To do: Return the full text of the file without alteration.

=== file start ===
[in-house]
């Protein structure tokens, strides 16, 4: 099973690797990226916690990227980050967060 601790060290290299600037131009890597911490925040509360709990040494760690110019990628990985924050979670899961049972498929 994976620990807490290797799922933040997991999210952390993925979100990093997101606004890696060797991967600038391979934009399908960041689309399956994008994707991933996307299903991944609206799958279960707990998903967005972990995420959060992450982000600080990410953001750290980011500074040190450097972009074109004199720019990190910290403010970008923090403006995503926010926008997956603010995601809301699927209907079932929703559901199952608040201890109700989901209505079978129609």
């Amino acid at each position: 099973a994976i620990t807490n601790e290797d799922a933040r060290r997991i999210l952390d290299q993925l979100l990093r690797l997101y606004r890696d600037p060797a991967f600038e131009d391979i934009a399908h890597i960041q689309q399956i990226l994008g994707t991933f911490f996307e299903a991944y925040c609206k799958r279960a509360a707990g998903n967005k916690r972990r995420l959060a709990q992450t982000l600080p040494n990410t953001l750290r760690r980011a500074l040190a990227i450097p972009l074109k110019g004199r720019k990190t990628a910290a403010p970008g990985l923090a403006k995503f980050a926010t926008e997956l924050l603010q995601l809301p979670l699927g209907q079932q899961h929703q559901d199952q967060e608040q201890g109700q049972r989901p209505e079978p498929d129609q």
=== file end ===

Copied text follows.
[in-house]
């Protein structure tokens, strides 16, 4: 099973690797990226916690990227980050967060 601790060290290299600037131009890597911490925040509360709990040494760690110019990628990985924050979670899961049972498929 994976620990807490290797799922933040997991999210952390993925979100990093997101606004890696060797991967600038391979934009399908960041689309399956994008994707991933996307299903991944609206799958279960707990998903967005972990995420959060992450982000600080990410953001750290980011500074040190450097972009074109004199720019990190910290403010970008923090403006995503926010926008997956603010995601809301699927209907079932929703559901199952608040201890109700989901209505079978129609």
């Amino acid at each position: 099973a994976i620990t807490n601790e290797d799922a933040r060290r997991i999210l952390d290299q993925l979100l990093r690797l997101y606004r890696d600037p060797a991967f600038e131009d391979i934009a399908h890597i960041q689309q399956i990226l994008g994707t991933f911490f996307e299903a991944y925040c609206k799958r279960a509360a707990g998903n967005k916690r972990r995420l959060a709990q992450t982000l600080p040494n990410t953001l750290r760690r980011a500074l040190a990227i450097p972009l074109k110019g004199r720019k990190t990628a910290a403010p970008g990985l923090a403006k995503f980050a926010t926008e997956l924050l603010q995601l809301p979670l699927g209907q079932q899961h929703q559901d199952q967060e608040q201890g109700q049972r989901p209505e079978p498929d129609q």